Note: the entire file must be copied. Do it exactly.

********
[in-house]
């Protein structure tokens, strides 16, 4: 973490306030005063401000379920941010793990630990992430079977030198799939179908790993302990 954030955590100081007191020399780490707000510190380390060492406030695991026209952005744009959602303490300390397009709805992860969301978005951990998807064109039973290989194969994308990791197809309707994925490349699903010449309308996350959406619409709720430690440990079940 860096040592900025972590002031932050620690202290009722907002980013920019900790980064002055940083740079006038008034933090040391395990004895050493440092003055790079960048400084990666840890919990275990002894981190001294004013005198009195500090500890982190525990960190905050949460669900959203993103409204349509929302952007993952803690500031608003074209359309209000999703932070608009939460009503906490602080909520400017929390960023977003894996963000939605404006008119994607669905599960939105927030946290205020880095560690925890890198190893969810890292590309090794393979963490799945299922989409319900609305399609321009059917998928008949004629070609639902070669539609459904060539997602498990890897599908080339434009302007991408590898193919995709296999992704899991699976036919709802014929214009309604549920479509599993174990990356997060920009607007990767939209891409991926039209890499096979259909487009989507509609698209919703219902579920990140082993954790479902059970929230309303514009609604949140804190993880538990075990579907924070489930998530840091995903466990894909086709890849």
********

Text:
[in-house]
């Protein structure tokens, strides 16, 4: 973490306030005063401000379920941010793990630990992430079977030198799939179908790993302990 954030955590100081007191020399780490707000510190380390060492406030695991026209952005744009959602303490300390397009709805992860969301978005951990998807064109039973290989194969994308990791197809309707994925490349699903010449309308996350959406619409709720430690440990079940 860096040592900025972590002031932050620690202290009722907002980013920019900790980064002055940083740079006038008034933090040391395990004895050493440092003055790079960048400084990666840890919990275990002894981190001294004013005198009195500090500890982190525990960190905050949460669900959203993103409204349509929302952007993952803690500031608003074209359309209000999703932070608009939460009503906490602080909520400017929390960023977003894996963000939605404006008119994607669905599960939105927030946290205020880095560690925890890198190893969810890292590309090794393979963490799945299922989409319900609305399609321009059917998928008949004629070609639902070669539609459904060539997602498990890897599908080339434009302007991408590898193919995709296999992704899991699976036919709802014929214009309604549920479509599993174990990356997060920009607007990767939209891409991926039209890499096979259909487009989507509609698209919703219902579920990140082993954790479902059970929230309303514009609604949140804190993880538990075990579907924070489930998530840091995903466990894909086709890849």